A new study of the first six months of 2023 has found that births increased by an average of 2.3% in states with restrictive abortion bans compared to states where abortion care remains protected.
One of the study’s authors, Daniel Dench of the Georgia Institute of Technology, explained to the American Independent that the 2.3% increase in fertility or births is “an equivalent of about preventing one-fifth to one-fourth of all abortions occurring in that state.” He added that in terms of the size of the effect, “it is a substantial number of people being prevented from doing what they otherwise would have done.”
Using recently released birth counts from the Centers for Disease Control and Prevention and the National Center for Health Statistics, the report’s research was conducted by economists at Georgia Institute of Technology and Middlebury College and published by the nonprofit Institute of Labor Economics.
“So we have this general downward trend in fertility anyway. And so these bans are pushing against that general downward trend,” Dench says. “What really happened in the ban states, from what we see in the first six months of 2023, is that it stops trending downward in these states, while the other states, the non-banned states, continue trending downward.”
The report found that the impact was particularly striking for Hispanic women, who saw a 4.7% increase in births, and for younger women between the ages of 20 and 24, who saw a 3.3% increase in births.
Additionally, birth numbers were higher in states like Texas, which saw a 5.1% increase in births, and Mississippi, which saw a 4.4% increase in births. Abortion is banned in both Texas and Mississippi.
The researchers concluded that the increase in abortion-restrictive states surrounded by other abortion-restrictive states was, at least in part, due to longer distances patients had to travel to seek abortion care in states where it’s protected — making the trip cost-prohibitive. The report found that post-Dobbs, he average driving distance to a clinic or hospital offering abortion care increased in Texas by 452.9 miles, and in Louisiana by 408.6 miles.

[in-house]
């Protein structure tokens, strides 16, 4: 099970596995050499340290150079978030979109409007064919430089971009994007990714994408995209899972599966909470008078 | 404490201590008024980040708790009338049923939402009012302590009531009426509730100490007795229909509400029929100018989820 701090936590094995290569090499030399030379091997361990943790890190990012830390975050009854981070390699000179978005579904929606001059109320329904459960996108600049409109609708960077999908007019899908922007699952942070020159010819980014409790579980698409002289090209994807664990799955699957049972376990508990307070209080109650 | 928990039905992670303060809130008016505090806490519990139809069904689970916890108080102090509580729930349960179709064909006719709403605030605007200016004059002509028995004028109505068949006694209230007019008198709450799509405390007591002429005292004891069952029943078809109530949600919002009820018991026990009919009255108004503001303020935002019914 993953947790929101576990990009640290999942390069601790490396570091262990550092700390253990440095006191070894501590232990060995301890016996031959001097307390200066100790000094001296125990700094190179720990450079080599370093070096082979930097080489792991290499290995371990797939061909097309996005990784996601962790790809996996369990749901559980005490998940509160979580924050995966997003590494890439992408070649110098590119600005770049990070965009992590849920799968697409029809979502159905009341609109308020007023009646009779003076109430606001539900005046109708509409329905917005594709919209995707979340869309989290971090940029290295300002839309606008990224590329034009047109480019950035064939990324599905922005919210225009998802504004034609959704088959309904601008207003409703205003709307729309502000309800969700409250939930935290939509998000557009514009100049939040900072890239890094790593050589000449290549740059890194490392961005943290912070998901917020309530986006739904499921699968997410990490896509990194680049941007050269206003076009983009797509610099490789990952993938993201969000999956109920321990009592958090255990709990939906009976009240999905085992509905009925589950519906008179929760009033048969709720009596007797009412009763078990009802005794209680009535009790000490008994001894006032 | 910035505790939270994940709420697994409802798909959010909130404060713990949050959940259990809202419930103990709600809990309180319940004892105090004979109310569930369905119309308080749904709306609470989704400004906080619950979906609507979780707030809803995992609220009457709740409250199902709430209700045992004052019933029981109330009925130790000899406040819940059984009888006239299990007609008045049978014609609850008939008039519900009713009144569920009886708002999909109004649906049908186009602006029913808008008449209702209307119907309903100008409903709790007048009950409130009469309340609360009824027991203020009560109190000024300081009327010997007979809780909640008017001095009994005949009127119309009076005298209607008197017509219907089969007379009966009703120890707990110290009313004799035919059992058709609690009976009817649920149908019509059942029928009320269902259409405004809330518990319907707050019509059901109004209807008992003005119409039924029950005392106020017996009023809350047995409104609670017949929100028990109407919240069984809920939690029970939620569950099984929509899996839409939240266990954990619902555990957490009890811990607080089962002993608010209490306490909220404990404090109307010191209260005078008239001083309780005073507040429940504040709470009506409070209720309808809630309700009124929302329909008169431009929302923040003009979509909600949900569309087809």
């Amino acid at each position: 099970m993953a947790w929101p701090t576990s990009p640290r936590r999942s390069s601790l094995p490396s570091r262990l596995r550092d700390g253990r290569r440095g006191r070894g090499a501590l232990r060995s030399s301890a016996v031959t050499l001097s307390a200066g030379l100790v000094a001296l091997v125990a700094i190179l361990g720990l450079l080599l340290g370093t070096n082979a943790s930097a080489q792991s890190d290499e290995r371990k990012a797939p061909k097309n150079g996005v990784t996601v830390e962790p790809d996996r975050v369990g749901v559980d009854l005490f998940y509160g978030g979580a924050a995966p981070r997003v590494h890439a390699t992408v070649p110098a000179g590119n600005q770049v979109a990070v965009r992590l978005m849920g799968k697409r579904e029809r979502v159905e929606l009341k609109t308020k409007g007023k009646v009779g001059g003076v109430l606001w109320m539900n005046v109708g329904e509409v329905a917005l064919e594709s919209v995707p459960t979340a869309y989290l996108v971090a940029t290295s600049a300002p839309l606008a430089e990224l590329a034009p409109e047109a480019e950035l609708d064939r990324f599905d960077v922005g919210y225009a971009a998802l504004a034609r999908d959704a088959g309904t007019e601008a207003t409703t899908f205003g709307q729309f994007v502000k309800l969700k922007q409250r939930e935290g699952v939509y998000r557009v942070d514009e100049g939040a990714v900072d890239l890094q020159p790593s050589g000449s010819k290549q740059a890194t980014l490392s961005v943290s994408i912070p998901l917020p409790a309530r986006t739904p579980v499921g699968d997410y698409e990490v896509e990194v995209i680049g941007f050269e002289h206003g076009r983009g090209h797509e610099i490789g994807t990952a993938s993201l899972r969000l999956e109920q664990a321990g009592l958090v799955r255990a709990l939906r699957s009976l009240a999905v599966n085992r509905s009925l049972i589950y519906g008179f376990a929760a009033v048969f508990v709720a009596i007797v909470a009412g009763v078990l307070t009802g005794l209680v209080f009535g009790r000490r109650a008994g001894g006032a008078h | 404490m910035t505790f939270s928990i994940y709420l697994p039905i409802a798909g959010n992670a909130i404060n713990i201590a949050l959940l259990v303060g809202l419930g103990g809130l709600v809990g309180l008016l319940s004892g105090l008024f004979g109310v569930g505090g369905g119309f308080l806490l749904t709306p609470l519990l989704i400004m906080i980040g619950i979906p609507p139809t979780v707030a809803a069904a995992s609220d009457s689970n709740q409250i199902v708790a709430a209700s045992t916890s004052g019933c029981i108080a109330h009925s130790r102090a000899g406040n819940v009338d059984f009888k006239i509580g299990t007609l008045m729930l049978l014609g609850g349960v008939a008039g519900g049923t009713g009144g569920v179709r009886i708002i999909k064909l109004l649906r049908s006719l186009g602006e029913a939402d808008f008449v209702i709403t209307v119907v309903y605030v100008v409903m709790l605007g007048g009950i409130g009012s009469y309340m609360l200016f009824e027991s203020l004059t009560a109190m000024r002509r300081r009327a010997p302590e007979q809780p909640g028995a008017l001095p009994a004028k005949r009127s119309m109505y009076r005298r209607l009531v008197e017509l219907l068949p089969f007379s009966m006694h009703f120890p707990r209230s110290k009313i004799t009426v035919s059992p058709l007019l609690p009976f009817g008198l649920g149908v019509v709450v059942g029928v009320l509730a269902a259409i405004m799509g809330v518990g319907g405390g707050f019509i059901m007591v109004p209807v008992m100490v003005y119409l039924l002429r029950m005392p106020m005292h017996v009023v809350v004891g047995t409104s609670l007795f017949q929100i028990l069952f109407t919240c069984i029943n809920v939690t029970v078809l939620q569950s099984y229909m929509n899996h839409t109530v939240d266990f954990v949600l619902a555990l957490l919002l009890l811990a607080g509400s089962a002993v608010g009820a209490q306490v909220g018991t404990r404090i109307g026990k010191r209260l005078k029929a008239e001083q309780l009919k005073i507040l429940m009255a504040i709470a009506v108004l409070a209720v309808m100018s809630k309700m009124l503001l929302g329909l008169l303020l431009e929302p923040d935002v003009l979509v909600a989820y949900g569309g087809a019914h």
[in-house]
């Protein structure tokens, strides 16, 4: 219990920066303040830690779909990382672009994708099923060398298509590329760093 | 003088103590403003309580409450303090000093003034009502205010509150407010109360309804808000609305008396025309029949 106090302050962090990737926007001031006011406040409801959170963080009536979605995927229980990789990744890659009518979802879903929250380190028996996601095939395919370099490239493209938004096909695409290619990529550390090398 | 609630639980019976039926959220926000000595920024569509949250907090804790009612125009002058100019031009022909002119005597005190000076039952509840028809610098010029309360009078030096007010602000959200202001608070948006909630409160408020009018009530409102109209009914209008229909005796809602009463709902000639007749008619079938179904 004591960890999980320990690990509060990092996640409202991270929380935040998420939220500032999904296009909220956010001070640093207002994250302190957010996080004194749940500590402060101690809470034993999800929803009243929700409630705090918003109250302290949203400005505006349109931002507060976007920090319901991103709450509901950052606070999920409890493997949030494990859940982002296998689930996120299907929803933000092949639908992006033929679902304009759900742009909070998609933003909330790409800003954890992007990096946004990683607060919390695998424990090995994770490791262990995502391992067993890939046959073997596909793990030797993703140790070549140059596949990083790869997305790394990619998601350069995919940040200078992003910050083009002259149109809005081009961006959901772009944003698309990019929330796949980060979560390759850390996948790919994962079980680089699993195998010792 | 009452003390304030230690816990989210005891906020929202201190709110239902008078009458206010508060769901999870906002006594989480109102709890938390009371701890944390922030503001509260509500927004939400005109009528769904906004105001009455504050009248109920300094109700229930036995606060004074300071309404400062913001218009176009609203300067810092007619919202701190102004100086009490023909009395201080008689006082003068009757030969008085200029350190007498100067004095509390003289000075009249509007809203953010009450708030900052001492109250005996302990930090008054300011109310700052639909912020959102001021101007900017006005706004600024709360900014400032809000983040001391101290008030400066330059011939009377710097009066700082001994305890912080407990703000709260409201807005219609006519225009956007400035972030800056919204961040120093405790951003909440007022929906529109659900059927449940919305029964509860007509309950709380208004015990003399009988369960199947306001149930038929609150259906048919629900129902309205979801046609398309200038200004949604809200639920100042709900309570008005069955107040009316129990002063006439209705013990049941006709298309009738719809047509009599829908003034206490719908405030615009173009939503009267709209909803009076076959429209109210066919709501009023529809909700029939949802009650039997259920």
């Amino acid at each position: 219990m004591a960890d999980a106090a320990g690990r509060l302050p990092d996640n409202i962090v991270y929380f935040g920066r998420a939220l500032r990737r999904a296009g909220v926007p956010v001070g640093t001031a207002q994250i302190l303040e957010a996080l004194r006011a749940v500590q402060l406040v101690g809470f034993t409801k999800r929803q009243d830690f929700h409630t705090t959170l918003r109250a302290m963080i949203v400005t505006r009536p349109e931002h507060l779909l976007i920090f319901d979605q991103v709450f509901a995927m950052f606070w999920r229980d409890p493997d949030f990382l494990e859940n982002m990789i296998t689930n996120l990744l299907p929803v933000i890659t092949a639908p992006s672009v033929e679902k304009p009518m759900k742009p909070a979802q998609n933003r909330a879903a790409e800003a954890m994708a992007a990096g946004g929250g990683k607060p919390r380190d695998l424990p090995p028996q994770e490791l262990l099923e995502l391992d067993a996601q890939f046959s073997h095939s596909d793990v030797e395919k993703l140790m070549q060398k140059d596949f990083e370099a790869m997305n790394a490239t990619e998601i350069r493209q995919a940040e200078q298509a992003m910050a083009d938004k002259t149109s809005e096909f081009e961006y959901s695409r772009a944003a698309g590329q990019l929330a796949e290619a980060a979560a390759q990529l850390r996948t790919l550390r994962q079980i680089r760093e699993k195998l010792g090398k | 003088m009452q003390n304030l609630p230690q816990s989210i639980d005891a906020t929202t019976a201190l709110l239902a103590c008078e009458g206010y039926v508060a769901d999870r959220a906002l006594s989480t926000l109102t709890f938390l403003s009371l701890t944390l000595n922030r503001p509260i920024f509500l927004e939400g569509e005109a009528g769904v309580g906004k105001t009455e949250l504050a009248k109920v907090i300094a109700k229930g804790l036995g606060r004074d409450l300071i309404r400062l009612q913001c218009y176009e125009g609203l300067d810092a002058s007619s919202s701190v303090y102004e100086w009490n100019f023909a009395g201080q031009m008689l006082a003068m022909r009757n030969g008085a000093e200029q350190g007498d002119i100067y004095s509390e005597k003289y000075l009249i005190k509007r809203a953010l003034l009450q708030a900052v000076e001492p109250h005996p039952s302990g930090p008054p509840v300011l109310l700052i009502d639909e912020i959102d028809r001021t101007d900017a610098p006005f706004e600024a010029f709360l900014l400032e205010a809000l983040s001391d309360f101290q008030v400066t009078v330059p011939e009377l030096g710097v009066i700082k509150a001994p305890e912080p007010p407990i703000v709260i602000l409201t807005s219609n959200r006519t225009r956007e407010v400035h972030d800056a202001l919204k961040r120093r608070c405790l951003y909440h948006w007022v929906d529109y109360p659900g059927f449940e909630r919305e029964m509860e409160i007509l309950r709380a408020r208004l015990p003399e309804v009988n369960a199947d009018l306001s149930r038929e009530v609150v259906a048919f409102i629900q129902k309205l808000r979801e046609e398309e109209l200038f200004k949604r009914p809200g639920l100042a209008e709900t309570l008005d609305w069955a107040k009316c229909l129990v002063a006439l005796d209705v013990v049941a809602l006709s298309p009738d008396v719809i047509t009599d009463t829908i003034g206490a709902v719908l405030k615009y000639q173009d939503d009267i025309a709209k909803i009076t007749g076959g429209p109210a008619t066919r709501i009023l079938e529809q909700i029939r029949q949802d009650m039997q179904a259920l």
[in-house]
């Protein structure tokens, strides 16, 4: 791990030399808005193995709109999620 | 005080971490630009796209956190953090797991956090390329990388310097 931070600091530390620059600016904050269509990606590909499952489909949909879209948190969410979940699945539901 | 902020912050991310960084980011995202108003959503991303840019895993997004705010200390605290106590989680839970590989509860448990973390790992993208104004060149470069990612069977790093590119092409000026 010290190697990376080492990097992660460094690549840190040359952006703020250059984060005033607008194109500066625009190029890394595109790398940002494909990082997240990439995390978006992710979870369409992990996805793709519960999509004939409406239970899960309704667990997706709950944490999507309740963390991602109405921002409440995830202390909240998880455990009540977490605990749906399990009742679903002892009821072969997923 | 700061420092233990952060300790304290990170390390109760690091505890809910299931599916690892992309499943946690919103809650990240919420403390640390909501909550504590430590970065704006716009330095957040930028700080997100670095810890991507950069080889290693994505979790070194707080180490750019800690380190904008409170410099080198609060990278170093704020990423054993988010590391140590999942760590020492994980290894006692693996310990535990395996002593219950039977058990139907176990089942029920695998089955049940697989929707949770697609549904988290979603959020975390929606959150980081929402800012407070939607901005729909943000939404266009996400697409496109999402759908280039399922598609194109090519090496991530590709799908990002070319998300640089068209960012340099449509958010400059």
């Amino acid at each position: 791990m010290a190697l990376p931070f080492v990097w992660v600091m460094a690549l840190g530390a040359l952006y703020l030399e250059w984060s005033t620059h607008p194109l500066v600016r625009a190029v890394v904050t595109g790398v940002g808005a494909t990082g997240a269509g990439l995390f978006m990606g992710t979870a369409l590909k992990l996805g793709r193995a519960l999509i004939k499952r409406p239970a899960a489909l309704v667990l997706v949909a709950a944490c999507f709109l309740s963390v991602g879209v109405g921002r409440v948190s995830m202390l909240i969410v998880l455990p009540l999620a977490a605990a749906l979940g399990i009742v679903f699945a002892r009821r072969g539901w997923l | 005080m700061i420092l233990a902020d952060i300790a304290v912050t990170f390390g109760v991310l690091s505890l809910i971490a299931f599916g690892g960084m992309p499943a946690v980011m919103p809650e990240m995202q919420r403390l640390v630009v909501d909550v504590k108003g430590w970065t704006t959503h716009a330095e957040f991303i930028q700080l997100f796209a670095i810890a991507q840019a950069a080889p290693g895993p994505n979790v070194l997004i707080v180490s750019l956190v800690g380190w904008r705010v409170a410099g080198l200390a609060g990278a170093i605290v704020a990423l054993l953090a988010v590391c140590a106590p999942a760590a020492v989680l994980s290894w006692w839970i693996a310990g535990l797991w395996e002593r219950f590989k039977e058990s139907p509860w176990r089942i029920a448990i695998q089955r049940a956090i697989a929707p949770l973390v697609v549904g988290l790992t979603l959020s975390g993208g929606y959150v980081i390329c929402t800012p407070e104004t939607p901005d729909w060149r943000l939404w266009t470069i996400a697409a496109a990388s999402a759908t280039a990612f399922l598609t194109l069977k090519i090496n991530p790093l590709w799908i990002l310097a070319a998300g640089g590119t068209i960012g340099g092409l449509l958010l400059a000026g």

“Distance is a factor that matters,” Mayra Pineda-Torres, one of the study’s authors, told the American Independent. “Distance is a factor that prevents people from going to an abortion facility. Because of everything around traveling that distance, right? It’s not just that you’re driving. There are a bunch of arrangements that an abortion seeker has to make around a long trip to a facility.”
In the state of Missouri, there was very little change from pre- to post-Dobbs in birth rates. Pineda-Torres says that’s due to the state’s existing restrictions pre-Dobbs that had already made it difficult for patients to seek abortion care.
“But then you have these places that were already very restricted; people have very low access to abortion, even before Dobbs, but Dobbs made it so much worse,” Pineda-Torres says.
Another study by WeCount found that abortion care actually increased nationwide post-Dobbs. The most significant upticks were in states that bordered abortion-restrictive states — indicating that the ability to travel for care remains a barrier to access.
Medical experts such as Dr. Warren Hern, an obstetrician and gynecologist in Colorado, have repeatedly said that not all patients seek abortion care due to unwanted pregnancies. Some patients face life-threatening issues and fetal abnormalities.
A report released in December 2022, just months following the Dobbs decision, found that rates of maternal and fetal deaths were higher in states with restrictive abortion bans. The report highlighted that many of these states were also places defined as “maternity care deserts” — areas with fewer hospitals, birthing centers, or clinics and fewer OB-GYNs.
Abortion bans have been shown to heavily impact low-income patients. People living below 200% of the federal poverty line made up 75% of abortions in 2014, according to the Guttmacher Institute. “It’s important to remember that abortion, in general, is a story mostly of inequality,” Dench said.